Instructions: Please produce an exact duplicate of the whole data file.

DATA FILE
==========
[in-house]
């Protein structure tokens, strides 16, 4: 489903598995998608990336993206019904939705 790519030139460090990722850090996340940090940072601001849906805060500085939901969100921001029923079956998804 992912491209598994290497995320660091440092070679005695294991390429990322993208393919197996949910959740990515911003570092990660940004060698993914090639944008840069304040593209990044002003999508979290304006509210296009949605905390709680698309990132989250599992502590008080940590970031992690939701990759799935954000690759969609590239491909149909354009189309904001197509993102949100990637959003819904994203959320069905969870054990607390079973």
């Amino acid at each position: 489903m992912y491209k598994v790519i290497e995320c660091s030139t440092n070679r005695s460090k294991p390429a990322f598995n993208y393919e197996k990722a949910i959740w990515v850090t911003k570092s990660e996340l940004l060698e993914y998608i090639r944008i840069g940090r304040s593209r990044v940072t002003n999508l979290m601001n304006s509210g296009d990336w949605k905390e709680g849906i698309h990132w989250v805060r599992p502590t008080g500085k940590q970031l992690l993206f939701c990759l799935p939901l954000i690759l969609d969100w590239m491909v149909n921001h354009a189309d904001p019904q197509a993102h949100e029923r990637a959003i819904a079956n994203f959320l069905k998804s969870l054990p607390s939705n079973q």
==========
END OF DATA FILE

[in-house]
């Protein structure tokens, strides 16, 4: 489903598995998608990336993206019904939705 790519030139460090990722850090996340940090940072601001849906805060500085939901969100921001029923079956998804 992912491209598994290497995320660091440092070679005695294991390429990322993208393919197996949910959740990515911003570092990660940004060698993914090639944008840069304040593209990044002003999508979290304006509210296009949605905390709680698309990132989250599992502590008080940590970031992690939701990759799935954000690759969609590239491909149909354009189309904001197509993102949100990637959003819904994203959320069905969870054990607390079973």
């Amino acid at each position: 489903m992912y491209k598994v790519i290497e995320c660091s030139t440092n070679r005695s460090k294991p390429a990322f598995n993208y393919e197996k990722a949910i959740w990515v850090t911003k570092s990660e996340l940004l060698e993914y998608i090639r944008i840069g940090r304040s593209r990044v940072t002003n999508l979290m601001n304006s509210g296009d990336w949605k905390e709680g849906i698309h990132w989250v805060r599992p502590t008080g500085k940590q970031l992690l993206f939701c990759l799935p939901l954000i690759l969609d969100w590239m491909v149909n921001h354009a189309d904001p019904q197509a993102h949100e029923r990637a959003i819904a079956n994203f959320l069905k998804s969870l054990p607390s939705n079973q």